The only thing about the loss to Mladenovic that was close, after the first few games, was the scoreline. And that was a mirage. The Canadian's on-court demons didn't take long to appear, just as they appeared at Indian Wells, in Charleston, during Fed Cup in her hometown of Montreal, and then in Madrid, Rome and now in Paris.

Overall, Bouchard kept her cool. There was a one-two punch of racquet tosses when she was broken for a second time to go down 0-4 in the second set. There was plenty of muttered profanity. But in the end, it was almost as it there were no longer any point in any public displays of frustration and dissatisfaction; Bouchard has learned, having lost tennis matches in just about every way you can, that the churlish on-court behaviour hasn't done her a single bit of good.

The problem, as ever, isn't the new coach. It's isn't the game that, when fueled by confidence, is plenty good enough. It's the mind game that continues to be her biggest foe right now.

"I think it's hard to not try to think about what's going on when it's not going well. I think, but I do think when I'm playing my best tennis is when I'm being more instinctive. I think that's something I need to get back, just, you know, trusting myself, because I know I can play well," Bouchard said.

Bouchard signed up for mixed doubles with Max Mirnyi, a veteran of the doubles wars and a former partner of Canadian Daniel Nestor. It might be the good for her to play with virtually nothing at stake, remember what it's like to have fun on a tennis court and not overthink everything. In fact, it's somewhat surprising she elected not to play doubles in Madrid or Rome, for that very reason.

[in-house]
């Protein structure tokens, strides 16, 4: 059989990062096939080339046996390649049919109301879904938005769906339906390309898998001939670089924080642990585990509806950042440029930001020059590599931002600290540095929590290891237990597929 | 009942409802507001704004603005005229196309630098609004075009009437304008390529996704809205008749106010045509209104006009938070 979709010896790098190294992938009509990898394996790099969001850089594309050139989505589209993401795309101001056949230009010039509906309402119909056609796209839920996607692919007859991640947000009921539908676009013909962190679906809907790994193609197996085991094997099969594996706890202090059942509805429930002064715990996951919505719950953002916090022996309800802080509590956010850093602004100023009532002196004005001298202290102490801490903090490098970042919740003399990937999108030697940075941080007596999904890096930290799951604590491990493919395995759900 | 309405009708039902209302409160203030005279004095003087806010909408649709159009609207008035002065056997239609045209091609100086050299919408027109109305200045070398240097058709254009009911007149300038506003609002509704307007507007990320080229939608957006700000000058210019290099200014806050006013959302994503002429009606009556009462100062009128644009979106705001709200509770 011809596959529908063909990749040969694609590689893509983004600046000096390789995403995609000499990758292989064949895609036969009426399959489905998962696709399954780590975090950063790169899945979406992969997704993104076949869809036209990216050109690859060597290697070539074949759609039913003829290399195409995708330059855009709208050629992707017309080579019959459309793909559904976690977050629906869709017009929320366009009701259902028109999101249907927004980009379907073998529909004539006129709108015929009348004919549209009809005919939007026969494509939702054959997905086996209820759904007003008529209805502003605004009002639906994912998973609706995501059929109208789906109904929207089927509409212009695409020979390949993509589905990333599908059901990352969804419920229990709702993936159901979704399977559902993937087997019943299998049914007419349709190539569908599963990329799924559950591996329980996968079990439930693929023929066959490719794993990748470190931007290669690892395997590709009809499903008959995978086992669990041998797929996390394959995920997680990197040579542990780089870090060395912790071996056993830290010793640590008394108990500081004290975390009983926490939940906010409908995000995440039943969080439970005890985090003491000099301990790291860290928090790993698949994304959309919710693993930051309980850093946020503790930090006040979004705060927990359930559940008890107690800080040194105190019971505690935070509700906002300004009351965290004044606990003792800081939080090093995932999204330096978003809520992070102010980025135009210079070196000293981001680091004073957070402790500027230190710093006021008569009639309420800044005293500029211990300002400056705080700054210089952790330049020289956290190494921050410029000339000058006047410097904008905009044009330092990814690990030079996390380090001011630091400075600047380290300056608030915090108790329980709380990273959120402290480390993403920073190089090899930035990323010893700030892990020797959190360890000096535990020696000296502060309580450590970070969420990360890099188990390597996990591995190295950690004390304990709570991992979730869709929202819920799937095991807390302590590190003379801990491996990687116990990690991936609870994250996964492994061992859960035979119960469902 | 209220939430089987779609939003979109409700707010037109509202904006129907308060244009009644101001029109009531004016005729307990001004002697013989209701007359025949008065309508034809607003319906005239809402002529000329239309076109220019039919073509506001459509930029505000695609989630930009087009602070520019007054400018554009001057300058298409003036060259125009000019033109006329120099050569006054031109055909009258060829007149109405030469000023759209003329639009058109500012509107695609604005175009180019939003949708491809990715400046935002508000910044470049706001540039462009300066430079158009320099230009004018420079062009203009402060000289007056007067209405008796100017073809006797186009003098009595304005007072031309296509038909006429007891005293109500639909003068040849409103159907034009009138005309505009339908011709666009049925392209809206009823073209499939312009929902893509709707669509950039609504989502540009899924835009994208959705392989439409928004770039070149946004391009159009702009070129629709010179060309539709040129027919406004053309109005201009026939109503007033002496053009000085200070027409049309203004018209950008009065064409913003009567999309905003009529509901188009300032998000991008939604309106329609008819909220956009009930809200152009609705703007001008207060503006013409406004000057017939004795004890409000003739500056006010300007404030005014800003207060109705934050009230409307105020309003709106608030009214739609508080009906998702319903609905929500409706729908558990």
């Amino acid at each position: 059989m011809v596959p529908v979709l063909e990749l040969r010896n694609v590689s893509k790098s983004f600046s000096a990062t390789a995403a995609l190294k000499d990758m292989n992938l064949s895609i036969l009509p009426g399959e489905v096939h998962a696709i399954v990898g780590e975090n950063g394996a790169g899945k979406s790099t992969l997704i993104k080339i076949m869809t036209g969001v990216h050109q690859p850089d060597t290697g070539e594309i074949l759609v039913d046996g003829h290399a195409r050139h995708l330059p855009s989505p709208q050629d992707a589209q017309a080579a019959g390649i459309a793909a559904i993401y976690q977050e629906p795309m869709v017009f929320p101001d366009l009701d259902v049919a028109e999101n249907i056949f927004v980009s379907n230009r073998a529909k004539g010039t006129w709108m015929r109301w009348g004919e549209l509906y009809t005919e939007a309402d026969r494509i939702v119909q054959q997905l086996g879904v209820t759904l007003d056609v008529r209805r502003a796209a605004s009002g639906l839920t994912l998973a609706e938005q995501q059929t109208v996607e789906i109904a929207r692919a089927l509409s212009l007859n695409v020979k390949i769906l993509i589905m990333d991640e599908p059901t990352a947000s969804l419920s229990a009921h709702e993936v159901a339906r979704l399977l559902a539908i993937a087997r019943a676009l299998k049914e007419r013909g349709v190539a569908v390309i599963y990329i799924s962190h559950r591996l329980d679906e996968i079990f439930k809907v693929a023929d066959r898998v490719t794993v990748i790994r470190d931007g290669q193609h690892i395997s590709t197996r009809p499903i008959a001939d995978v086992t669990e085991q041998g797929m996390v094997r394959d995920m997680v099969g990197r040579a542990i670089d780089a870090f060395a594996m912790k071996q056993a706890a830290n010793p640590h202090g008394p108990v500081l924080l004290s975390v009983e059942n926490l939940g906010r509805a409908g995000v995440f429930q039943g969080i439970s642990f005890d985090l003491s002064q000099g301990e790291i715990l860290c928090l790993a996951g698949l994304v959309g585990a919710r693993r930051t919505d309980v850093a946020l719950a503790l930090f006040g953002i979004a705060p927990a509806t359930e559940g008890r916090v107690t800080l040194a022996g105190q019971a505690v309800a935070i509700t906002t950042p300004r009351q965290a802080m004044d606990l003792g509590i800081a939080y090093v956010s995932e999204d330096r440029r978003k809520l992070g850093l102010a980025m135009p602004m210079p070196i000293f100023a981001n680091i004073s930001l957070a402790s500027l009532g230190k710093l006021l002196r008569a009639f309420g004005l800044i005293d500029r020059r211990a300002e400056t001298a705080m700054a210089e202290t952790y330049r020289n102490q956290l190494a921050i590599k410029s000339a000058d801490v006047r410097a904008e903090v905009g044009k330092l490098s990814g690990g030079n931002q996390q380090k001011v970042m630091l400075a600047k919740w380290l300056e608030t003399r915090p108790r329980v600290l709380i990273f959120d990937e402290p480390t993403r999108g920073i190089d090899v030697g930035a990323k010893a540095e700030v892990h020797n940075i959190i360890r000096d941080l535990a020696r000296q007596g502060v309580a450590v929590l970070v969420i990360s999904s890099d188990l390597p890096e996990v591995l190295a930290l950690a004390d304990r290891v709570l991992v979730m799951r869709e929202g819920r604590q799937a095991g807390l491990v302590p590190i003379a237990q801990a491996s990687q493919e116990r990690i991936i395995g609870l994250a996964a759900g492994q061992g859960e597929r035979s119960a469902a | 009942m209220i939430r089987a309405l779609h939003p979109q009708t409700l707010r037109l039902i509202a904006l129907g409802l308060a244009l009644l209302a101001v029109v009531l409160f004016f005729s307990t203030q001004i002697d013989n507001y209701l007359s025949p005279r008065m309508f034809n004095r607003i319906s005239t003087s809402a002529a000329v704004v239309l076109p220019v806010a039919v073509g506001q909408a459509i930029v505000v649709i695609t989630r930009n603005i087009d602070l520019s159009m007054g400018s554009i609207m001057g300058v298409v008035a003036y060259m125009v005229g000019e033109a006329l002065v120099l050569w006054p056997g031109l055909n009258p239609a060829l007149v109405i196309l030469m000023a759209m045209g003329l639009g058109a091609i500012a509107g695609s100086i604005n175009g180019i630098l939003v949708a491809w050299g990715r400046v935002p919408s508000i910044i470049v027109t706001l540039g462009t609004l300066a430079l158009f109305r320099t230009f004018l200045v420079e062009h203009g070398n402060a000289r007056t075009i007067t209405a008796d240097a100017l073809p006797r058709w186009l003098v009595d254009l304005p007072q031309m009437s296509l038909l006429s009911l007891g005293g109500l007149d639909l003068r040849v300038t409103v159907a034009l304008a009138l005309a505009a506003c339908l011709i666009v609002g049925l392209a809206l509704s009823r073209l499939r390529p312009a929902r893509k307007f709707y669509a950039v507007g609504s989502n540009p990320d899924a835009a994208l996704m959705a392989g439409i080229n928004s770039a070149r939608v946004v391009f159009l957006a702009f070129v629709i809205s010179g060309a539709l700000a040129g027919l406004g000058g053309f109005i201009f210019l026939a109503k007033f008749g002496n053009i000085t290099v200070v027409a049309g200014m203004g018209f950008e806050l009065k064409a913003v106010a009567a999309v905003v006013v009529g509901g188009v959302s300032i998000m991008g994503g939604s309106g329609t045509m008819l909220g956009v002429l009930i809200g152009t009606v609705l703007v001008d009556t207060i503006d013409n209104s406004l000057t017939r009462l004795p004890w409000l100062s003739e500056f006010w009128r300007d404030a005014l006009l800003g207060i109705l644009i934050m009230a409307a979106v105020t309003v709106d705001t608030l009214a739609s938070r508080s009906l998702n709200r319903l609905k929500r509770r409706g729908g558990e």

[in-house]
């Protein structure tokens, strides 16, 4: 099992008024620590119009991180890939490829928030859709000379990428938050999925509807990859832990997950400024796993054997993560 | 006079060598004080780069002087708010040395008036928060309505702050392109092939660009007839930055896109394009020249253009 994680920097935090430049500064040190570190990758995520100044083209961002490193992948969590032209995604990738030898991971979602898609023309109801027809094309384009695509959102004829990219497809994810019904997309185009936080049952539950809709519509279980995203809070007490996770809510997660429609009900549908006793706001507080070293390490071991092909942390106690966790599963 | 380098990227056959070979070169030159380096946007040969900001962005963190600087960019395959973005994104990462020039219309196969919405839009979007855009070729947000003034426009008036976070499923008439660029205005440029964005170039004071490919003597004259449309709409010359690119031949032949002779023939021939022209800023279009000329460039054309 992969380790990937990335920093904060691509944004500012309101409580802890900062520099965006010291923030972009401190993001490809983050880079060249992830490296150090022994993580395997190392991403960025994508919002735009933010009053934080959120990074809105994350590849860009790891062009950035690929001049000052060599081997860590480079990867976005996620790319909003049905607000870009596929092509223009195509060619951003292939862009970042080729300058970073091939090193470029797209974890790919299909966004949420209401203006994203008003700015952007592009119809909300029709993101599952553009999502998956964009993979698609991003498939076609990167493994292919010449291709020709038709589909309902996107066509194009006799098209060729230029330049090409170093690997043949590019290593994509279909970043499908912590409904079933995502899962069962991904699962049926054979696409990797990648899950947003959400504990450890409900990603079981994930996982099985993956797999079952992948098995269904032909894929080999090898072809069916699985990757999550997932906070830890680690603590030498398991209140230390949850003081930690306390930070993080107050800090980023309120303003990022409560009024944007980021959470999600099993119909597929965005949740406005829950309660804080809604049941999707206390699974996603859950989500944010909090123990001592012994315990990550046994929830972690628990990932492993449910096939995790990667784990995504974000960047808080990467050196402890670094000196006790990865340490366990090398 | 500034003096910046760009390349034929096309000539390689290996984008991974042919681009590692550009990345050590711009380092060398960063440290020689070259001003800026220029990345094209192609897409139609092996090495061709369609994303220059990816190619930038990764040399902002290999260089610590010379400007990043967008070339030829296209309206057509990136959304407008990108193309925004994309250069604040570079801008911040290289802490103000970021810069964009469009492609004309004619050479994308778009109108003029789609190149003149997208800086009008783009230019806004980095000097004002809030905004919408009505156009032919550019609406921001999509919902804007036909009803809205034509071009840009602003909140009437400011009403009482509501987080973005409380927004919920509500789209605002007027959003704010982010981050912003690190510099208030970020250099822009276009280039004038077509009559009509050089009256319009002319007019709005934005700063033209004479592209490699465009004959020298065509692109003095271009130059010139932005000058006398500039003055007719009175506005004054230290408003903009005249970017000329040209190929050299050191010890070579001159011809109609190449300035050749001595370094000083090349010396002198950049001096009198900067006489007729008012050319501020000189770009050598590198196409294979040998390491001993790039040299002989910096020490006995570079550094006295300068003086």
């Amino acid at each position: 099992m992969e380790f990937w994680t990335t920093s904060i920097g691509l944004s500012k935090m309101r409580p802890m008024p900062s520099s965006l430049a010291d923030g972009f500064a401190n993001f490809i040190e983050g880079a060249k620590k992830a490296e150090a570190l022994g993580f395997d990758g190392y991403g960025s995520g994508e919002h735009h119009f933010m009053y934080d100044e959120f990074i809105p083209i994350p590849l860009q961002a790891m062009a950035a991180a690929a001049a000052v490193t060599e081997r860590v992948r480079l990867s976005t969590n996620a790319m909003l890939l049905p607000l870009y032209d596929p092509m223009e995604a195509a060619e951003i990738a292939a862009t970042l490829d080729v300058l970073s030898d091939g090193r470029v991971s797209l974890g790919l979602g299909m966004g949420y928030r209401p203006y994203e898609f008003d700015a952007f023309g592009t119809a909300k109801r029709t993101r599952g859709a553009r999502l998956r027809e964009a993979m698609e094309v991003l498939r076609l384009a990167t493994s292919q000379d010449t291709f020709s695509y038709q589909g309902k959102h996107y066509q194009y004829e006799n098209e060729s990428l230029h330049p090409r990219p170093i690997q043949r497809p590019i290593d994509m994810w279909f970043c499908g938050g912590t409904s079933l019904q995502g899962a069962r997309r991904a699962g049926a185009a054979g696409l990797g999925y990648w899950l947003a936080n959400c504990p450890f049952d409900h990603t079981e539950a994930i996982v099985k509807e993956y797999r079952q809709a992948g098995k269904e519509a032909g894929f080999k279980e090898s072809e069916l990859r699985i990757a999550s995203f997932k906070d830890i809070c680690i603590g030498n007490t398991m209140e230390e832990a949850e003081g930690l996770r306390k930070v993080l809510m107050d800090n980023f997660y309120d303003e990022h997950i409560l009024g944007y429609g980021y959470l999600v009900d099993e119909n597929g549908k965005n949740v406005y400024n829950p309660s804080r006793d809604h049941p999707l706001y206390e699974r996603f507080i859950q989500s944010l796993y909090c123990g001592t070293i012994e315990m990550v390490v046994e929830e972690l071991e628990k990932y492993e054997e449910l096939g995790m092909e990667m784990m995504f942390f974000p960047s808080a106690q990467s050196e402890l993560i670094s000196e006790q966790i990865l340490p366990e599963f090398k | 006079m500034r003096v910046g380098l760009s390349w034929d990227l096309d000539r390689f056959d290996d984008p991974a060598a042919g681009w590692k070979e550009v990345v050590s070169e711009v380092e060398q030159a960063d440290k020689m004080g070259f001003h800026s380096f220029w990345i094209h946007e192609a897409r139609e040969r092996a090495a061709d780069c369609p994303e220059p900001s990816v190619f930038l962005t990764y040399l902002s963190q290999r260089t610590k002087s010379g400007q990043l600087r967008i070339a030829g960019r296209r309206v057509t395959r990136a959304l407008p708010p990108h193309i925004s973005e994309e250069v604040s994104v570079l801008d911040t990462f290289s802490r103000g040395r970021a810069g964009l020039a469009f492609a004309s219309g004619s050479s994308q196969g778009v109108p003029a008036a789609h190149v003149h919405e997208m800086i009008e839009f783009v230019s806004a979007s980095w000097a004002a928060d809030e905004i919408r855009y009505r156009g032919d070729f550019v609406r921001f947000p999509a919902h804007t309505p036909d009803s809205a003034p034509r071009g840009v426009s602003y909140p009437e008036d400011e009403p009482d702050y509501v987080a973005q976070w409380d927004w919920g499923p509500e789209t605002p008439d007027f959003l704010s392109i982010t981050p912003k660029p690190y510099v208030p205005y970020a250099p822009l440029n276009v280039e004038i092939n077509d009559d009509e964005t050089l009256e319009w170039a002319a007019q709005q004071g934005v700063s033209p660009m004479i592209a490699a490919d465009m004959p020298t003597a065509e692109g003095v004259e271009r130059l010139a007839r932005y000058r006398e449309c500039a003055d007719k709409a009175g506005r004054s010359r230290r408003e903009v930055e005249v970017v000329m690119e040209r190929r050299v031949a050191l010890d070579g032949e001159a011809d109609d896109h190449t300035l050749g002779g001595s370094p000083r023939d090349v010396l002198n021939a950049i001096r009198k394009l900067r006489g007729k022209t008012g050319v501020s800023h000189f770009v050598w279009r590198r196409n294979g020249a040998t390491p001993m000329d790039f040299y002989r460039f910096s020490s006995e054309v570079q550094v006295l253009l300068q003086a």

That, of course, is if she plays. Given Tuesday's developments, Bouchard might well prefer to get out of town sooner rather than later. 

Bouchard's record in her last nine matches is a telling 1-8. With this defeat, she likely will make what most people think is a long-overdue exit from the top 10. That she hasn't been playing like a top-10 player is not in doubt; in the "road to Singapore" race, which gives you a good idea of the players' form in 2015, Bouchard sat at No. 34. With this loss, she'll drop even further.

She first broke into the top 10 nearly a year ago, at Wimbledon. Now she will return there and from the sound of it, plans to add a second warmup tournament to the single event she had signed up for. 

Asked by the British media whether returning to the scene of the most successful tournament of her career so far might trigger some positive feelings, Bouchard said she hoped so.

"Hopefully. I mean, hopefully the grass will be good for me. Plans are to go and play and play a couple of warmup tournaments, and, yeah, hopefully enjoy it," she said.

What a long, long journey it has been from the standard Genie Bouchard quotes from a year ago, which were small variations on this stock statement: "I'm not surprised when I do well. I expect to do well."

Bouchard's high expectations are long gone, now. Now, she said, she has no expectations at all and doesn't expect to have any for the foreseeable future.